Some chemicals are more dangerous than others. The Response Factor is a measure of this difference in how our bodies will react to different chemical doses (similar to the difference in response to different doses of medicine). Response Factors are determined largely from the results of laboratory tests on animals. Accepted values for response factors called cancer-slope factors, and chronic reference doses, are published for common environmental contaminants by the US EPA and State of California.

Determining the Chemical Dose is the principle goal of a risk assessment. The Chemical Dose must be related to contaminant concentrations in soil, water, air, or food through different exposure scenarios.

Typical pathways for human exposure to chemicals
for Residential and Industrial Land Uses

Pathways into your body for RESIDENTIAL LAND USE Pathways into your body for INDUSTRIAL LAND USE
GROUNDWATER Drinking water
Breathing evaporated chemicals
Absorb through skin (bathing)
Drinking water
Breathing evaporated chemicals
Absorb through skin (bathing)
SURFACE WATER Drinking water
Breathing evaporated chemicals
Absorb through skin (bathing)
Ingestion during swimming
Eating contaminated fish
Drinking water
Breathing evaporated chemicals
Absorb through skin (bathing)
SOIL Eating, smoking, hand-to-mouth contact with dirty hands
Breathing dust
Breathing evaporated chemicals
Breathing evaporated chemicals accumulated in a building
Chemicals in soil leach to groundwater
Eating contaminated plants, meat, or dairy products
Absorb through skin (bathing)
Ingestion during swimming
Eating contaminated fish
Eating, smoking, hand-to-mouth contact with dirty hands
Breathing dust
Breathing evaporated chemicals
Breathing evaporated chemicals accumulated in a building
Chemicals in soil leach to groundwater
Breathing dust caused by trucks and heavy equipment
Absorb through skin (bathing)

Example of Cleanup Level Determination

Benzene is a cancer causing chemical that is found in gasoline. To determine the cleanup level for a gasoline spill that impacts a drinking water supply a cleanup level for benzene in drinking water is determined.

Acceptable Risk = one additional case of cancer per one million people = 0.000001
Response (Oral Cancer Slope) Factor = 0.029 kg-day/mg (from laboratory animal studies)

therefore the acceptable lifetime dose of benzene is

Acceptable Dose = (Acceptable risk)/(Response or Oral Cancer Slope Factor)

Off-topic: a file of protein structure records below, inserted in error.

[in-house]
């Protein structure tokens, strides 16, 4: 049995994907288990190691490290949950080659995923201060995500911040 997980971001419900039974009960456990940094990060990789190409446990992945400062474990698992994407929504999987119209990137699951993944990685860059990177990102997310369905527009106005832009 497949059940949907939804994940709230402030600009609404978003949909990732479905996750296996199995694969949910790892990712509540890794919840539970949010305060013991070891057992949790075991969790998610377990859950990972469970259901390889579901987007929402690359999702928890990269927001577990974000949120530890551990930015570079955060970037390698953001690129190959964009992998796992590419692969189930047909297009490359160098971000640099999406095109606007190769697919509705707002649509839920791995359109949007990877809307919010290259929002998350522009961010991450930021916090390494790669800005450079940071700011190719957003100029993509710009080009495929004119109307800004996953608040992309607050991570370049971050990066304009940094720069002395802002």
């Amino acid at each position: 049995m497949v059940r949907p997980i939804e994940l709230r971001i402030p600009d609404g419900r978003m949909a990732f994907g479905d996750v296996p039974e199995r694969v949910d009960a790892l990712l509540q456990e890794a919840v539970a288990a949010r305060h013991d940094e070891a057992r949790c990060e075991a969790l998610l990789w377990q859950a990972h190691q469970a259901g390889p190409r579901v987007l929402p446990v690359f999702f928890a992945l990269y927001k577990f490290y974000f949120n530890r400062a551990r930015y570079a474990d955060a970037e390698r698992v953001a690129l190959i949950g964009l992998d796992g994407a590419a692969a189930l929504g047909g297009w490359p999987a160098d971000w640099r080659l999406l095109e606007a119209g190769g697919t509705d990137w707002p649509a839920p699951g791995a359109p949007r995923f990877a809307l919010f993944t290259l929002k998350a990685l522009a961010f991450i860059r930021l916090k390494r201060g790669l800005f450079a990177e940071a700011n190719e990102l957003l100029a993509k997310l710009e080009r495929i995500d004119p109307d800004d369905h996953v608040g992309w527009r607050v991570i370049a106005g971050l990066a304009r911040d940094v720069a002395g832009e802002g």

= (0.000001/0.029) = 0.0000345 mg Benzene/kg body weight per day

The acceptable dose must be related to the concentration of benzene in drinking water using the following factors provided by the EPA,

Body Weight = 70 kg (154 pounds)
Averaging Time = 70 years (lifetime)

Average Drinking Water Intake = 2 liters/day (0.53 gallons/day)
Exposure Frequency = 350 days/year
Exposure Duration = 30 years

Acceptable concentration in water = (acceptable dose)(body weight)(lifetime)
(exposurefrequency)(exposure duration)(drinking water intake)
= 0.003 mg Benzene/Liter of drinking water
= 3 parts-per-billion (ppb)

Therefore the cleanup concentration for benzene in drinking water would be 3 ppb.

Questions on Risk Assessment Answered

What if more than one exposure scenario occurs?

The risk from each pathway is additive. For instance the total health or cancer risk could be the drinking water risk plus the breathing risk plus the skin absorption while bathing risk.

What if more than one pollutant is present at a site?

Risks from all contaminants are combined. The total risk would be the risk from contaminant A plus the risk from contaminant B, etc. As a result, cleanup levels for individual pollutants may be lower at a cleanup site where multiple contaminants are present.

What does "Background Levels" refer to?

Some environmental pollutants also occur naturally in the environment. These pollutants are generally metals. Two metals are reportedly found in high background concentrations in unpolluted areas at the Alameda Naval Air Station, beryllium and arsenic. Even if a risk assessment determines that the background concentration poses an unacceptable health risk, cleanup levels are generally not set below background levels due to cost practicality. Background levels are not set by policy, they are set for each individual site.

What are detection limits?

Soil and water tests can determine the presence of a pollutant only if it is at a concentration above the lab tests detection limit. Some chemicals could be determined to represent an unacceptable health risk at levels below detection limits.

What about pollutant risks to wildlife?

Human response factors are generally estimated from lab tests on animals. As a result, acceptable levels of chemicals in water have been developed to protect fish species. These levels are considered in risk assessments to ensure that wildlife, as well as humans, are adequately protected from chemical related health problems.

April 1997 Edition | NAS Site Map | Clearwater Revival Home Page

Revised May 27, 1997